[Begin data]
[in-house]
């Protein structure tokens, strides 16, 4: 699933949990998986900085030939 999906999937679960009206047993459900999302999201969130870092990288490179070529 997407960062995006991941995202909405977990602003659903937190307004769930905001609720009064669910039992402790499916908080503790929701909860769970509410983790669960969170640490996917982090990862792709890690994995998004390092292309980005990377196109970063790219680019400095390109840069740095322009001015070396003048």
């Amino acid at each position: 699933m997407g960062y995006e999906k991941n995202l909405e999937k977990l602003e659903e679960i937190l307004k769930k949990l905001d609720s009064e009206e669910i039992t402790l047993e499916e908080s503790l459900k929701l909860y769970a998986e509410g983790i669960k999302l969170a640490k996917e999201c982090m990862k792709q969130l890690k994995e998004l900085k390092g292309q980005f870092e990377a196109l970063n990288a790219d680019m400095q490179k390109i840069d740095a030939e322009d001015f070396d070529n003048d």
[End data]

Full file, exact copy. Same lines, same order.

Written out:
[in-house]
């Protein structure tokens, strides 16, 4: 699933949990998986900085030939 999906999937679960009206047993459900999302999201969130870092990288490179070529 997407960062995006991941995202909405977990602003659903937190307004769930905001609720009064669910039992402790499916908080503790929701909860769970509410983790669960969170640490996917982090990862792709890690994995998004390092292309980005990377196109970063790219680019400095390109840069740095322009001015070396003048």
């Amino acid at each position: 699933m997407g960062y995006e999906k991941n995202l909405e999937k977990l602003e659903e679960i937190l307004k769930k949990l905001d609720s009064e009206e669910i039992t402790l047993e499916e908080s503790l459900k929701l909860y769970a998986e509410g983790i669960k999302l969170a640490k996917e999201c982090m990862k792709q969130l890690k994995e998004l900085k390092g292309q980005f870092e990377a196109l970063n990288a790219d680019m400095q490179k390109i840069d740095a030939e322009d001015f070396d070529n003048d």